Thanks, Congress, for ESEA changes – but listen to parents!

(You can download a pdf version of this fax here.)

PAA just sent the following via fax to every member of Congress:

Parents call for an ESEA with less focus on testing and charter schools –

more focus on poverty and parents’ priorities for our children

Thank you, Congress, for moving on needed ESEA reforms!

 PAA is pleased that Congress has recognized and moved to address some of the damage done by the No Child Left Behind Act. We thank you for the hard work that has gone into the improved proposals now before you.

As you begin to reconcile the Senate and House ESEA bills, we ask you to listen to parents! After all, we and our children have the most at stake in the outcome of your actions.

For example, the 2015 PDK/Gallup poll showed that more than 2/3 of American parents believe students are being tested too much. They rated tests as the least accurate measure of school effectiveness.

And while support for charter schools has remained steady as the charter sector has grown, parents overwhelmingly prefer reforms that provide more funds for traditional public schools.


PAA’s position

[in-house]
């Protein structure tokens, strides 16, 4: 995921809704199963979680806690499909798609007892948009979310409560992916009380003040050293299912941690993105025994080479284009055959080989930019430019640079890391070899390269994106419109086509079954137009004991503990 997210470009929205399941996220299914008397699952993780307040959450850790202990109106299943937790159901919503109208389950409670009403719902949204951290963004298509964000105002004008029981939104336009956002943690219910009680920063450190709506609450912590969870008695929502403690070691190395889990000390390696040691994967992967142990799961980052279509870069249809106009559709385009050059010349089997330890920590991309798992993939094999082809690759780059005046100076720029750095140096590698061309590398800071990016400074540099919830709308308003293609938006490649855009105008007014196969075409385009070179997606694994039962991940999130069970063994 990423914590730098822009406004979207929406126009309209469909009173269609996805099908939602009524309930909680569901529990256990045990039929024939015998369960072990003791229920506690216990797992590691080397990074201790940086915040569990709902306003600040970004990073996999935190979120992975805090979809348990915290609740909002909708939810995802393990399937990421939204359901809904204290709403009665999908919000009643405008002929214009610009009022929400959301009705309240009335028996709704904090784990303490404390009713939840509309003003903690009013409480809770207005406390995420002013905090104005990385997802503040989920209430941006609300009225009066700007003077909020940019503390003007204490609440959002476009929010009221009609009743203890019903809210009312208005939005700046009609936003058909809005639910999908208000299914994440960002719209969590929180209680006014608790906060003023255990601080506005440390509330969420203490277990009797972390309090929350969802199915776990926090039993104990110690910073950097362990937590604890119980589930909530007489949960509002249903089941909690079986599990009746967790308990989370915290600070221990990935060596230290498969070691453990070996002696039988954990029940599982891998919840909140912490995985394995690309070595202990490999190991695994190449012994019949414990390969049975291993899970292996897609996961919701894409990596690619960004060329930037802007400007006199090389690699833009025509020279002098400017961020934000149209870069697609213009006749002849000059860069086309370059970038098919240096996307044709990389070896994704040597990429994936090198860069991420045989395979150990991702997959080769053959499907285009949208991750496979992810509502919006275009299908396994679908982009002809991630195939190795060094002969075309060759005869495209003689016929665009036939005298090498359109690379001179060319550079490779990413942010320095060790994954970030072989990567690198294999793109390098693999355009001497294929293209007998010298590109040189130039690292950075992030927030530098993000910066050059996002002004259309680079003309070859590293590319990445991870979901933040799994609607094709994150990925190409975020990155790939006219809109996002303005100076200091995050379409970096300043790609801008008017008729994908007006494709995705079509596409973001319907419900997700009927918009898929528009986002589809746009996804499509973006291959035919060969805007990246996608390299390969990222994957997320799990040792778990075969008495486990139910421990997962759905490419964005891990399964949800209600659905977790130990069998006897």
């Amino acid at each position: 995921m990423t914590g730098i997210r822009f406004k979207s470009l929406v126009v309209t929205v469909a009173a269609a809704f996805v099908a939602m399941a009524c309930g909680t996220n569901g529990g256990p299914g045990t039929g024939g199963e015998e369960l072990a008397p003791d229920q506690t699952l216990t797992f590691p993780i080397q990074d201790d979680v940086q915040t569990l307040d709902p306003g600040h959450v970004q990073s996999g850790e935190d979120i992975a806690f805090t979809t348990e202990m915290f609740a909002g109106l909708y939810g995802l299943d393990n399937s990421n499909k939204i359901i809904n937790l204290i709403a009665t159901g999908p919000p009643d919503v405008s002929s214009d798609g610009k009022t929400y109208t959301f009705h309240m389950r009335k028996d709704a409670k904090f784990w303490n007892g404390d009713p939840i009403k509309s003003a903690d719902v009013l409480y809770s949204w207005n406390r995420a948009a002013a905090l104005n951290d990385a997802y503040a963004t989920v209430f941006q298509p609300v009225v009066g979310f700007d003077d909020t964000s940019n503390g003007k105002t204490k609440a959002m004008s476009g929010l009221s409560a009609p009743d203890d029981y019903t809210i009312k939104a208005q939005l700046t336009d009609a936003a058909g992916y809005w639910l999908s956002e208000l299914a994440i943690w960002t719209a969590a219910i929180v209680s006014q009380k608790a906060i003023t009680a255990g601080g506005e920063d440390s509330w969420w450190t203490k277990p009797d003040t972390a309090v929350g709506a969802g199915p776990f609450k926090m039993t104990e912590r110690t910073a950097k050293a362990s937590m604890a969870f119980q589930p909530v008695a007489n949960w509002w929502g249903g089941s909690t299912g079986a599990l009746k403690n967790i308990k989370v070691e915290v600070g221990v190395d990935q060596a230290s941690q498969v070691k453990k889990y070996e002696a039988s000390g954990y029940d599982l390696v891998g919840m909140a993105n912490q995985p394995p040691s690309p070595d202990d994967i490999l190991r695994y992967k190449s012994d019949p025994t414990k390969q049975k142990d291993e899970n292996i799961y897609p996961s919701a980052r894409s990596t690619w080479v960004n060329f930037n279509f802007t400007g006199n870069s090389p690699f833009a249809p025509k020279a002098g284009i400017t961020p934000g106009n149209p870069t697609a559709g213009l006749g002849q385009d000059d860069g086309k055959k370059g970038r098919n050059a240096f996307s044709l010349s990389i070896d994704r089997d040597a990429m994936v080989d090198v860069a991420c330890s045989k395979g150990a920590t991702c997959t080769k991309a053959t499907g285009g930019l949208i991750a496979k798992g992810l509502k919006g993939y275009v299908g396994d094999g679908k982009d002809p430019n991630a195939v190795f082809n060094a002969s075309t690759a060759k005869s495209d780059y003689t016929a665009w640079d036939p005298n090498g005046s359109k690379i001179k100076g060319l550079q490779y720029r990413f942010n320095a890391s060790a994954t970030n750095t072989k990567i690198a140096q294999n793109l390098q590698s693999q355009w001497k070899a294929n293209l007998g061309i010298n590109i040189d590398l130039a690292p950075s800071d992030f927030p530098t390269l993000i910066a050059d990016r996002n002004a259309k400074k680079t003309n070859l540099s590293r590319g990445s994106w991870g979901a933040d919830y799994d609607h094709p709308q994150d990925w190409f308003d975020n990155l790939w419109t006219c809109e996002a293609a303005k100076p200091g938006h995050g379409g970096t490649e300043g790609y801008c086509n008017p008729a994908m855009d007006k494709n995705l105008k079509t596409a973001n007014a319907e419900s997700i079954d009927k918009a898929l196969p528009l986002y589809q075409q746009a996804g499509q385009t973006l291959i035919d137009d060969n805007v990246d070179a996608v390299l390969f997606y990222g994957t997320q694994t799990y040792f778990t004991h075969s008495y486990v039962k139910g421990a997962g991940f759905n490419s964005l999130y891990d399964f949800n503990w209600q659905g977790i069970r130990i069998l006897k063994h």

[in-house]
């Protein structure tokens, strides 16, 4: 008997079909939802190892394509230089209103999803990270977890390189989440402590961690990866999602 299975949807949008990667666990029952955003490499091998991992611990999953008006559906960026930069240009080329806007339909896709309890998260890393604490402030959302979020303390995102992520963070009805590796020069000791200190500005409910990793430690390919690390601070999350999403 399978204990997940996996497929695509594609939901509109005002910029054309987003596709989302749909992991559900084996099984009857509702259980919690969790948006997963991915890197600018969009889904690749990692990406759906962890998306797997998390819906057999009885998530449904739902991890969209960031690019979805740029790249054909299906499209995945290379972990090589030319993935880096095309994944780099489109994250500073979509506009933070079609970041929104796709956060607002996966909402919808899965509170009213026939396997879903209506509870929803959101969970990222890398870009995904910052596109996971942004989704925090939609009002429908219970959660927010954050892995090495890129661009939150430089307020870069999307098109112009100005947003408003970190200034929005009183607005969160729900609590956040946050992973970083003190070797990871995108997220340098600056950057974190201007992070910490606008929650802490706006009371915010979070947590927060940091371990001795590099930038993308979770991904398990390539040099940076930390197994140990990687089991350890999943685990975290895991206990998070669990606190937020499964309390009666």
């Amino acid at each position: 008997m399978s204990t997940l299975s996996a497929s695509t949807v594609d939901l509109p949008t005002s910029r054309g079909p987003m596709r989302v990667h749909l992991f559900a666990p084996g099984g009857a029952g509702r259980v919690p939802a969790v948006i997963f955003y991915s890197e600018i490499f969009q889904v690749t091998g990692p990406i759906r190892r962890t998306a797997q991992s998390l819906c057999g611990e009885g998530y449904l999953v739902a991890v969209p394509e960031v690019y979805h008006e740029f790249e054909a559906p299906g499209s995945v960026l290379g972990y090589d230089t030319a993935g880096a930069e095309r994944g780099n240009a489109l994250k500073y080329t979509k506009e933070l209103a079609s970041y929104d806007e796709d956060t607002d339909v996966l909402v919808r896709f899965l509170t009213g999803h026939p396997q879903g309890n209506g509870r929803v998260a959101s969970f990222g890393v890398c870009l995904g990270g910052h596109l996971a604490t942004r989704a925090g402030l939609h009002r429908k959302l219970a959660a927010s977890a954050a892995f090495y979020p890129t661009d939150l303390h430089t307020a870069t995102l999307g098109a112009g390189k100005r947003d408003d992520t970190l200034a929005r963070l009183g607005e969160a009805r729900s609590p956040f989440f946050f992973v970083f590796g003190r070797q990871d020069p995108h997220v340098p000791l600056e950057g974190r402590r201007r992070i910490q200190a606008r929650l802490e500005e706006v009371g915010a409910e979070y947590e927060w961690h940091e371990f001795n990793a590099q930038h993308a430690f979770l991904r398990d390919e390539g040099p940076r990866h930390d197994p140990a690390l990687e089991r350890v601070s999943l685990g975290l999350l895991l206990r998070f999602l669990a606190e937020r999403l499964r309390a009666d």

PAA urges Congress to refocus on the original purpose of the federal education law – that is, as a part of the War on Poverty. We call for a renewed ESEA that supports policies and programs that will improve educational opportunity for all children, but especially for those who have the least.

This includes proposals that:

  • replace annual testing mandates with grade-span testing along with meaningful support for more effective assessment and accountability methods,
  • allow parents to opt their children out of any standardized test,
  • support and strengthen local public schools rather than set them up for closure and privatization,
  • promote educationally-sound, healthy, child-centered programs including increased social services,
  • support the recruitment and retention of experienced, professionally-trained teachers,
  • promote thoughtful use of technology that protects children and family privacy and values teacher/student relationships, and
  • provide meaningful opportunities for a strong parent role in school, district, and statewide education policy-making.
Posted on by Julie Woestehoff Posted in Misc

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